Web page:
FRANCESCA REGALADO, Nikkei staff writer
TOKYO — Japan on Wednesday began reopening its borders to tens of thousands of foreign residents locked out since April, as the government attempted to keep the coronavirus at bay. But after four months in limbo, some residents who have lived in Japan for years are questioning the wisdom of returning.
Arrivals beginning on Wednesday will still be limited to foreign residents who left Japan before entries from their country of origin were banned, officials said the same day. The first bans were issued April 3. Those who knowingly exited after the applicable date will have to wait longer, according to the ministry, which says about 90,000 are eligible, out of around 200,000 stranded overseas.
Foreign governments have been pressuring Japan, the only Group of Seven country to block permanent residents from reentering, for reciprocity for their citizens. Meanwhile, foreign residents who have remained on Japanese shores have faced the constant fear of an emergency that would require them to leave, with no guarantee of being able to come back.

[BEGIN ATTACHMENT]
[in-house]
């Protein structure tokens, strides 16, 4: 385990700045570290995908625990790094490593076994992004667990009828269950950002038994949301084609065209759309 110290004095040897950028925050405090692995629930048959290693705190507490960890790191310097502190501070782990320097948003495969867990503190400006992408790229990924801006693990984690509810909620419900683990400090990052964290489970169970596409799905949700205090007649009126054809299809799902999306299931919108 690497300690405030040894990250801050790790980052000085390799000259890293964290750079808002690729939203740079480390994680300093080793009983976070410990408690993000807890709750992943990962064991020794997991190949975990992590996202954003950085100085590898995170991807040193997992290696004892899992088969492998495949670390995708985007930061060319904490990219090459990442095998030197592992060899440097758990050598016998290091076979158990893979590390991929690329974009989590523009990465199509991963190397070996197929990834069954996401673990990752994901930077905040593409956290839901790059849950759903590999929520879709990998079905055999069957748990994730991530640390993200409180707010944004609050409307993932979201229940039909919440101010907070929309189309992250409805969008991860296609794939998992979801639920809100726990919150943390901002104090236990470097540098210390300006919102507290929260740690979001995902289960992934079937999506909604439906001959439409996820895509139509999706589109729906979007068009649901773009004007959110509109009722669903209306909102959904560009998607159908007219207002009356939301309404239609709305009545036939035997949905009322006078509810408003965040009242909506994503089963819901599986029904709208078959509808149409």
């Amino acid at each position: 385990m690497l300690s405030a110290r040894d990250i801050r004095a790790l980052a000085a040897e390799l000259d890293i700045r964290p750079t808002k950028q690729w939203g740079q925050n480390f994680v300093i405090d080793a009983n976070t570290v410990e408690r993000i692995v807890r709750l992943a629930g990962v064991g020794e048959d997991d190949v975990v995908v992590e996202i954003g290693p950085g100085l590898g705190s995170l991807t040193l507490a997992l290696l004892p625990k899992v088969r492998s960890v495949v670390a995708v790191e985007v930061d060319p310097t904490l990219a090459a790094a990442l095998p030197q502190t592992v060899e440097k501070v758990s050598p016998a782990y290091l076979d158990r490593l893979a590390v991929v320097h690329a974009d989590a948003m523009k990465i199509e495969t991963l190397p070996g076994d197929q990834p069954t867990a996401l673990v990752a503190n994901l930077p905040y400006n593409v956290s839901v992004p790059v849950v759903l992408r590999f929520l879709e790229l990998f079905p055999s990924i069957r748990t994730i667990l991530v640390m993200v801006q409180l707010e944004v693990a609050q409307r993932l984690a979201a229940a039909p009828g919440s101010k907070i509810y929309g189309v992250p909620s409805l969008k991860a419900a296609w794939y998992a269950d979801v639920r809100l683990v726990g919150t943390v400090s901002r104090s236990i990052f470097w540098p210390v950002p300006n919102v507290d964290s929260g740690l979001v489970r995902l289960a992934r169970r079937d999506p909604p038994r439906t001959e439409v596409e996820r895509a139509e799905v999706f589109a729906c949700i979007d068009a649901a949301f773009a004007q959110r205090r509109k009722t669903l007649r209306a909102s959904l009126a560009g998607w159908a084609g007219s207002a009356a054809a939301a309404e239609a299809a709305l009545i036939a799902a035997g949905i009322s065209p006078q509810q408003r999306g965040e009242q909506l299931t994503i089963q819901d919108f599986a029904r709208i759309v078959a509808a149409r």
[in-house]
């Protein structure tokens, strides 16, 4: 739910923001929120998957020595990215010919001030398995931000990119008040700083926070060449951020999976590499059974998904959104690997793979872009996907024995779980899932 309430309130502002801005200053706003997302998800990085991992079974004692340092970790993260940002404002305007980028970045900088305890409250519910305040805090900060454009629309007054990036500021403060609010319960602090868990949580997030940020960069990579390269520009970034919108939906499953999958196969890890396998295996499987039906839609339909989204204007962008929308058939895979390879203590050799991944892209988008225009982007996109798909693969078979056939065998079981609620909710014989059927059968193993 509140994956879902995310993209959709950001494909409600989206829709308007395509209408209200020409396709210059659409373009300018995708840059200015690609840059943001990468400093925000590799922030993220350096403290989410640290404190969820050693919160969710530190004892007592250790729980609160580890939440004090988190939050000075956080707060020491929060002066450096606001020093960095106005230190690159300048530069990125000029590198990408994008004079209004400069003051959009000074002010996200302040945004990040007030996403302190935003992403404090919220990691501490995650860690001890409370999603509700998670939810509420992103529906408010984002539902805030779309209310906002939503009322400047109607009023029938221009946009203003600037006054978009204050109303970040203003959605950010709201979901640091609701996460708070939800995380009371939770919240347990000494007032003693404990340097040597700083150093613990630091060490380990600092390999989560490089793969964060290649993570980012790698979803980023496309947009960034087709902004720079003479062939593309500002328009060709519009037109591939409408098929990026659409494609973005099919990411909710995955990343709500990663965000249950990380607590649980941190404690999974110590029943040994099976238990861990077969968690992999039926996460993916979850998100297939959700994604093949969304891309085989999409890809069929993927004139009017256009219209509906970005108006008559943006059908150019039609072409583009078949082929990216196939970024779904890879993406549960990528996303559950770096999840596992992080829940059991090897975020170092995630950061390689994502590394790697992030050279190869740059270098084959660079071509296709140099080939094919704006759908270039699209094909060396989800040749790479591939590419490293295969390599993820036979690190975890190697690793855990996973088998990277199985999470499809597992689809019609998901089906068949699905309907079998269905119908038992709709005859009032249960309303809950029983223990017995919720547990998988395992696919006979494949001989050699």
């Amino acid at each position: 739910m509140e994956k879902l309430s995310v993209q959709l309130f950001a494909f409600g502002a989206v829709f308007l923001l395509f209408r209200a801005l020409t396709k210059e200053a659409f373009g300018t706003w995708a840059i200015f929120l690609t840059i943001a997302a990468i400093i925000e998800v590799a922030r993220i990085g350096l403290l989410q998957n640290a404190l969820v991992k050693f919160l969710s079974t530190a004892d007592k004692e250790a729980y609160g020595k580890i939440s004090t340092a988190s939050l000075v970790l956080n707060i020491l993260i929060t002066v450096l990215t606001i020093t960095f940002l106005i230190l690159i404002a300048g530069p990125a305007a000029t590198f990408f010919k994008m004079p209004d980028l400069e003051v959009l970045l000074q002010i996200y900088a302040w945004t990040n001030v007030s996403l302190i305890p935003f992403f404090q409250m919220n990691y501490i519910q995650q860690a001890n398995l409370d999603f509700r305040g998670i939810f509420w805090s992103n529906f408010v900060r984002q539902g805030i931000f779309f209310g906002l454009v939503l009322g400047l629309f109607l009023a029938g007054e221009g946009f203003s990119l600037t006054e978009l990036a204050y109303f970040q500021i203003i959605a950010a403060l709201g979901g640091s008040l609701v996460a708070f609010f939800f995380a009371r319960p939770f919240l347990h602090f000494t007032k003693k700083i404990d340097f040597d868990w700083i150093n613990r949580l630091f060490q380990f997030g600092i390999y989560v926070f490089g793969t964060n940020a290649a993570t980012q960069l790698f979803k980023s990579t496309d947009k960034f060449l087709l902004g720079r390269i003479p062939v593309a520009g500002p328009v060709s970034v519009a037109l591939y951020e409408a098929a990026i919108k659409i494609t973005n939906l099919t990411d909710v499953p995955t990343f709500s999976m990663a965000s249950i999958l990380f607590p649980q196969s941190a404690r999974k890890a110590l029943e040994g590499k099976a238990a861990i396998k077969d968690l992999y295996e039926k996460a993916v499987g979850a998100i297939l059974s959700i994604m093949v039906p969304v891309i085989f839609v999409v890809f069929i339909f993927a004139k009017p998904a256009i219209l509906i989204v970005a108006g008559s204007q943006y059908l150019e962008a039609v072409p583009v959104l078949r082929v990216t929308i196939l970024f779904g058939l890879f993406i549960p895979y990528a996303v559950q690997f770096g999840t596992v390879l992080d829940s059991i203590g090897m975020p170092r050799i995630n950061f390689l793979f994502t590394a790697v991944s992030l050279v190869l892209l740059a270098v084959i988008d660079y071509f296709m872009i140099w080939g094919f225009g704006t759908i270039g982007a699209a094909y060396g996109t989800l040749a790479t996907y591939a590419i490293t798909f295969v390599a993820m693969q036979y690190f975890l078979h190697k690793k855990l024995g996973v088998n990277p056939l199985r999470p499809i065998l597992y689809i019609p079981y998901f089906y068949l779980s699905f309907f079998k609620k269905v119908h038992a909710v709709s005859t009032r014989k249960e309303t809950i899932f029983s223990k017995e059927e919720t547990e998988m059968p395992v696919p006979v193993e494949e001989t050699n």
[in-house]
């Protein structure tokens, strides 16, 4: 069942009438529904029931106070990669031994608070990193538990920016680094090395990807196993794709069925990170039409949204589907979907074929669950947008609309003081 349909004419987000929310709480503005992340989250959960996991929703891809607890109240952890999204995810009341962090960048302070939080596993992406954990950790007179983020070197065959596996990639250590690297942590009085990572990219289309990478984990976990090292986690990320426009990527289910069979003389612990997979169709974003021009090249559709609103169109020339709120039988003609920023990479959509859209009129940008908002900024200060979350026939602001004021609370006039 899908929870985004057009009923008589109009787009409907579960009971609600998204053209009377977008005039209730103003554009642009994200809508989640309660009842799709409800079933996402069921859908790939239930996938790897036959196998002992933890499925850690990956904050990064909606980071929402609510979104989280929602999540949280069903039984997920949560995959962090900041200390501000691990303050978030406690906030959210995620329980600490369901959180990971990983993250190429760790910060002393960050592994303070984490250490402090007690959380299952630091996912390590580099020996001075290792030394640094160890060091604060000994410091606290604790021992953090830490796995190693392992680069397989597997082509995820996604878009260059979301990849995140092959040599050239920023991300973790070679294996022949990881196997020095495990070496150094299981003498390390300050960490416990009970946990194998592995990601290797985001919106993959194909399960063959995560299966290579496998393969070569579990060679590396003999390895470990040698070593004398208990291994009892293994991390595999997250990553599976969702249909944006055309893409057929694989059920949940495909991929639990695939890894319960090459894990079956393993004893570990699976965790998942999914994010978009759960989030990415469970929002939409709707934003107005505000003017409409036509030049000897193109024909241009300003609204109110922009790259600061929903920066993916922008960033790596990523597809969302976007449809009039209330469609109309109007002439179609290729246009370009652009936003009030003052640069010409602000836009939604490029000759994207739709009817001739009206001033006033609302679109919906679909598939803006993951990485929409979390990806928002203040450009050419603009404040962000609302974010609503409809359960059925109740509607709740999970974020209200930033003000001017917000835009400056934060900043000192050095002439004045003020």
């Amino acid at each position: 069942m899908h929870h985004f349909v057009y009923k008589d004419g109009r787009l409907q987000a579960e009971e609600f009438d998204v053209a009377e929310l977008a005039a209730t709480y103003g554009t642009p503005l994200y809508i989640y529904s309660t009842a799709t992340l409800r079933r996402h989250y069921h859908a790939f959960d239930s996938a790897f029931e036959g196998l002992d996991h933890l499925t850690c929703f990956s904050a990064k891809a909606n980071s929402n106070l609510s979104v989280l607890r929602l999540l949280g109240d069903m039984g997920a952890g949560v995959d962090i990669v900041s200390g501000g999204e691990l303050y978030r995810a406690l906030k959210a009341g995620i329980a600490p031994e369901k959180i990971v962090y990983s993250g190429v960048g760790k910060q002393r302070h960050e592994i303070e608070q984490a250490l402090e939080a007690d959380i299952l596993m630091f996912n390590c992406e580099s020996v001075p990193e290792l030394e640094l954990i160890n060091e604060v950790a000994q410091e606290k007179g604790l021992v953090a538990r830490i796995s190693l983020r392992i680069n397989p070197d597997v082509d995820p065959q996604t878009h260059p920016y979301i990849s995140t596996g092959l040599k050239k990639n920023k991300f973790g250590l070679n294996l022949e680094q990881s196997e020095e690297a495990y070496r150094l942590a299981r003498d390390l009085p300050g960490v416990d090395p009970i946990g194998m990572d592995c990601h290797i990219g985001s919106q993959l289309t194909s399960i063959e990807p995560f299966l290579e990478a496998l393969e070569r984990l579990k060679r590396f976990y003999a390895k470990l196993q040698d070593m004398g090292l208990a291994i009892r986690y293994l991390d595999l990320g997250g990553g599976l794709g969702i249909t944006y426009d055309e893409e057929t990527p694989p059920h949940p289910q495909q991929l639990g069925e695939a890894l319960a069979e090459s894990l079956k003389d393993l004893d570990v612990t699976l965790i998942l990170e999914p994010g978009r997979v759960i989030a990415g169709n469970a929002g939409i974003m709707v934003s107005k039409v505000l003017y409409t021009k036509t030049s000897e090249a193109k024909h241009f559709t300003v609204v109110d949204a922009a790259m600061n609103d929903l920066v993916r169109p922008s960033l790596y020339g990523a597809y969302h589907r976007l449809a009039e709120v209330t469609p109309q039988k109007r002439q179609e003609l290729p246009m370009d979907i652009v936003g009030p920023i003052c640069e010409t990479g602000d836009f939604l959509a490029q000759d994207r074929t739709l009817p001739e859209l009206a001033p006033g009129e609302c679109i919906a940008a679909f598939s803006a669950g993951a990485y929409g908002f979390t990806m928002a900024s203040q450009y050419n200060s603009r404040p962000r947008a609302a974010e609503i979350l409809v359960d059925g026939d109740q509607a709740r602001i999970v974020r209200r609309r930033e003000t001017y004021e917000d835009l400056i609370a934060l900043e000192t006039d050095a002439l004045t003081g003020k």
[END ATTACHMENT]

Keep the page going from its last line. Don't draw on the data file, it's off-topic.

Technically, Japanese citizens have been able to leave and reenter throughout the crisis, even when the country was under a state of emergency in April and May. “I’m not sure we’ve received any explanation for why a foreign resident is a greater risk than a Japanese national entering Japan,” said Christopher LaFleur, president of the American Chamber of Commerce in Japan.
The stranding of foreign executives, educators, engineers, and laborers has affected businesses and universities. It has also overshadowed Japan’s attempts to court foreign talent leaving hostile political situations in the U.S., Europe and Hong Kong, in an effort to remake Tokyo into Asia’s international hub. Nikkei reported earlier this week that the entry ban figured into The New York Times’ decision to relocate its Asia print hub to Seoul over Tokyo.
“I can’t think of a more unfortunate time for Japan to create doubts in the international business community,” said LaFleur. “If you’re a foreign company looking at Japan as a base for your business, this is going to be a significant deterrent because there is clearly discrimination.”